A blast from the past

In the summer of 1965 I was a seventeen-year-old on holiday with my parents and brother; a camping trip in various parts of Europe. The details of the holiday itself are getting hazy in my mind but one thing has stuck there ever since, a memory of a stopover in some kind of youth hostel in Germany. The radio in the dormitory was tuned to the local pop music station which endlessly played the then current hit parade, at the time topped by an instrumental number featuring a trumpet solo. For the last four decades that tune has stayed with me but I never did know what it was called or who it was by. Of course, for most of that time there was no Internet, so no easy way to find this kind of information. All you could do was pick likely music experts and sing dah-di-dum-di-dah at them in the hope they might recognise the tune. Radio International, one of the English-language radio stations here on the Riviera, is run by Jack Kelly, an American with an encyclopaedic knowledge of popular music and a record library to match, but my vague attempt to describe the tune rang no bells with him, and searches on the Internet for German trumpeters of that period came up with a number of names but no recording resembling that particular piece.

And then last week the BBC4 Time Shift series ran a programme called “The Last of the Liners”, a documentary about how the postwar liners gave way to cruise ships and travel by sea changed from being transport to leisure. An interesting programme in its own right but I wasn’t actually watching the TV when it started; I was in the computer room next door. What brought me in running was the first few scenes. Behind the presenter’s voice was that trumpet piece again, just as I remembered it, and a rush of old memories and impressions came flooding back. I stayed to watch the rest of the programme in the faint hope they might repeat the tune, but no, it was just that one scene.

This time, however, I wasn’t going to give up that easily; not with the resources of the World Wide Web at hand. I went to the BBC website and started searching for someone I could ask. Now I imagine the BBC must get an awful lot of emails and it’s difficult for them to respond to every crank and nut who blasts off a ten-page complaint, so they’ve basically pulled up the drawbridge. It’s actually pretty nigh impossible to find a “Contact Us” link that leads to a real person. There are a couple of forums but they get posts every few seconds (mostly about East Enders, it seems) so anything that isn’t picked up rapidly disappears into the void. And this was a question about BBC4, whose audience is much smaller, older and probably less likely to haunt forums than that of the main channels. Even Time Shift no longer has its own website and the trail ran cold.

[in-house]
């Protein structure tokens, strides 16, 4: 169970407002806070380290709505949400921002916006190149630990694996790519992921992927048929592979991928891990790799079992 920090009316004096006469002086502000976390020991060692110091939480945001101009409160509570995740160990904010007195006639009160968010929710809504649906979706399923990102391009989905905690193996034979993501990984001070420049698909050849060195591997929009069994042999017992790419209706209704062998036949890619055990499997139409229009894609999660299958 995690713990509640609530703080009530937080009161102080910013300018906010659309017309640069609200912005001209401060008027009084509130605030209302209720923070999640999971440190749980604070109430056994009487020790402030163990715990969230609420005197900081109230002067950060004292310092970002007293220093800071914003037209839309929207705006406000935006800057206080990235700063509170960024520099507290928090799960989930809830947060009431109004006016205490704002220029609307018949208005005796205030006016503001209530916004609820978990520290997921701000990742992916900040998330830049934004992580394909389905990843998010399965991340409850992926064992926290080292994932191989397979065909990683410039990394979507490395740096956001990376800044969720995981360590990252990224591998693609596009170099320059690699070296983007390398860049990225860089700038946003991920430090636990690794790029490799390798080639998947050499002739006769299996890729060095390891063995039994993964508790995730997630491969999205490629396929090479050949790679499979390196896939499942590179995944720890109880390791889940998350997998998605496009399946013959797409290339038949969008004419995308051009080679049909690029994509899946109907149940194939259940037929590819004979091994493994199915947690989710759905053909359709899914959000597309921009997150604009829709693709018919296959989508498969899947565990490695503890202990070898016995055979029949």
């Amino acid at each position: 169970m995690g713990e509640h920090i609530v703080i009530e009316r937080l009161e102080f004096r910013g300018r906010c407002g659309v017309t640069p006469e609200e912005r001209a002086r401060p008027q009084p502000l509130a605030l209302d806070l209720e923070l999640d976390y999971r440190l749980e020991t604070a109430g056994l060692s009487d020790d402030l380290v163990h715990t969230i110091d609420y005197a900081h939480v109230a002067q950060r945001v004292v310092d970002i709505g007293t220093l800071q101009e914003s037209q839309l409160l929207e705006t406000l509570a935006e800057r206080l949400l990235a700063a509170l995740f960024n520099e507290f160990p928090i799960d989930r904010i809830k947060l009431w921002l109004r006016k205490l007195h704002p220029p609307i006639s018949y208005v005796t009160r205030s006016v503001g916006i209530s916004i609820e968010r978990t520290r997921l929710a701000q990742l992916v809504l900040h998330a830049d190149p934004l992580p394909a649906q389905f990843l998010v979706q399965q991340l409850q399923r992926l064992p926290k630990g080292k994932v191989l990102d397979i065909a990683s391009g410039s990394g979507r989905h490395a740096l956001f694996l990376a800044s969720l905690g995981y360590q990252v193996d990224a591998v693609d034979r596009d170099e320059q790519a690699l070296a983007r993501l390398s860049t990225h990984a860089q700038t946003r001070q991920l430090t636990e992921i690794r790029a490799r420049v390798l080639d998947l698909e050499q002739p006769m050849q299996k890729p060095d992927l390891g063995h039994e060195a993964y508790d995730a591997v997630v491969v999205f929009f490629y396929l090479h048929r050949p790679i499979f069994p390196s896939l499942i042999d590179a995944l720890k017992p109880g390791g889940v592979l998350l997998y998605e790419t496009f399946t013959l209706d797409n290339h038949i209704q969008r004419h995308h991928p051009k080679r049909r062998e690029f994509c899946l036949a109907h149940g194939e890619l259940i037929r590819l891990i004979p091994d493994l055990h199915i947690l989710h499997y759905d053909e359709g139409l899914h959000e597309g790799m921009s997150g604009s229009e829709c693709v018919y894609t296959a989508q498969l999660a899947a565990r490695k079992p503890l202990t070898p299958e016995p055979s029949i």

However, the programme was re-run the following day so I recorded it then studied the credits and plugged the names of the producers into Google. And struck gold. The executive producer popped up in someone else’s FaceBook blog, a chess enthusiast telling his readers about a new programme being made where the producer was the chap I was searching for, and – most importantly – giving his email address at the Beeb. So  I wrote to him asking if he would be so kind as to help me identify the piece of music.

Within hours I had a reply from a production co-ordinator for the series, happy to help provide the answer I was looking for. It seems that once you find a way past the front gate the BBC is populated by friendly and helpful people; truly a national asset. And then I discovered why my attempts to find a German trumpeter had failed; he was actually an Italian called Nini Rosso, and the number, “Il Silenzio”, was a hit in several countries including Italy and Germany. Of course, armed with this information the World Wide Web disgorges as much information as anyone could ask for, such as the following video clip.

It’s a strange feeling being able to scratch such an old itch. It’s not about the music itself; a pleasant enough track but hardly of outstanding worth and – now I know its origin – definitely not German in style. The oddest thing is I could never have guessed back in 1965 that I would one day choose to live not in my home country, nor the one in which I heard the track but in that of its performer. Was Italy calling me even that far back?

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